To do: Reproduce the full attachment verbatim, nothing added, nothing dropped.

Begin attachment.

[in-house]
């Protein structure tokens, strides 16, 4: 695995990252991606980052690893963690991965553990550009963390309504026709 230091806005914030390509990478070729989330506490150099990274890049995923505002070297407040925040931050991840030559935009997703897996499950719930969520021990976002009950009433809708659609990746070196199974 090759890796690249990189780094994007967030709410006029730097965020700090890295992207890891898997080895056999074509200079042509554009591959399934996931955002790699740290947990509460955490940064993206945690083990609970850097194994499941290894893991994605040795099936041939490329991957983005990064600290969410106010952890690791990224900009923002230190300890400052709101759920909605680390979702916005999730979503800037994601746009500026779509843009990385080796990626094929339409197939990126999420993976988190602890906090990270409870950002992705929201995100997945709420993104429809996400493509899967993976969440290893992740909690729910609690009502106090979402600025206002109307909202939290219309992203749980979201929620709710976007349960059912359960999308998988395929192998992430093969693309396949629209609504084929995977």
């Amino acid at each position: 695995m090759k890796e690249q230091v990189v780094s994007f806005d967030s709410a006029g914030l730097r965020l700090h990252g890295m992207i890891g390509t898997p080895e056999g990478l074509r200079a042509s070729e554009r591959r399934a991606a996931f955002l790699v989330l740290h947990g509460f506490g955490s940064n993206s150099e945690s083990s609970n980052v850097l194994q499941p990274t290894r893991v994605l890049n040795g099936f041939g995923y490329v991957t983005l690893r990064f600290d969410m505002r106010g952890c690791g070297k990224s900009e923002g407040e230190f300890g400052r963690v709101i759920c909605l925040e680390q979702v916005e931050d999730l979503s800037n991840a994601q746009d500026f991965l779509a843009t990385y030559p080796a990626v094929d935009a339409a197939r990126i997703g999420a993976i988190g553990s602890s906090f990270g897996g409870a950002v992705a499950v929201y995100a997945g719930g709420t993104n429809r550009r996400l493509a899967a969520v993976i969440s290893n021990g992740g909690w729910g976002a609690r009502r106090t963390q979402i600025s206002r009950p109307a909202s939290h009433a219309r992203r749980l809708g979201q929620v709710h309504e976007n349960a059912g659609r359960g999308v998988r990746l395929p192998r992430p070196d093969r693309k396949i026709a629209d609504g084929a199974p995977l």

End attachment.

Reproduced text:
[in-house]
């Protein structure tokens, strides 16, 4: 695995990252991606980052690893963690991965553990550009963390309504026709 230091806005914030390509990478070729989330506490150099990274890049995923505002070297407040925040931050991840030559935009997703897996499950719930969520021990976002009950009433809708659609990746070196199974 090759890796690249990189780094994007967030709410006029730097965020700090890295992207890891898997080895056999074509200079042509554009591959399934996931955002790699740290947990509460955490940064993206945690083990609970850097194994499941290894893991994605040795099936041939490329991957983005990064600290969410106010952890690791990224900009923002230190300890400052709101759920909605680390979702916005999730979503800037994601746009500026779509843009990385080796990626094929339409197939990126999420993976988190602890906090990270409870950002992705929201995100997945709420993104429809996400493509899967993976969440290893992740909690729910609690009502106090979402600025206002109307909202939290219309992203749980979201929620709710976007349960059912359960999308998988395929192998992430093969693309396949629209609504084929995977």
């Amino acid at each position: 695995m090759k890796e690249q230091v990189v780094s994007f806005d967030s709410a006029g914030l730097r965020l700090h990252g890295m992207i890891g390509t898997p080895e056999g990478l074509r200079a042509s070729e554009r591959r399934a991606a996931f955002l790699v989330l740290h947990g509460f506490g955490s940064n993206s150099e945690s083990s609970n980052v850097l194994q499941p990274t290894r893991v994605l890049n040795g099936f041939g995923y490329v991957t983005l690893r990064f600290d969410m505002r106010g952890c690791g070297k990224s900009e923002g407040e230190f300890g400052r963690v709101i759920c909605l925040e680390q979702v916005e931050d999730l979503s800037n991840a994601q746009d500026f991965l779509a843009t990385y030559p080796a990626v094929d935009a339409a197939r990126i997703g999420a993976i988190g553990s602890s906090f990270g897996g409870a950002v992705a499950v929201y995100a997945g719930g709420t993104n429809r550009r996400l493509a899967a969520v993976i969440s290893n021990g992740g909690w729910g976002a609690r009502r106090t963390q979402i600025s206002r009950p109307a909202s939290h009433a219309r992203r749980l809708g979201q929620v709710h309504e976007n349960a059912g659609r359960g999308v998988r990746l395929p192998r992430p070196d093969r693309k396949i026709a629209d609504g084929a199974p995977l």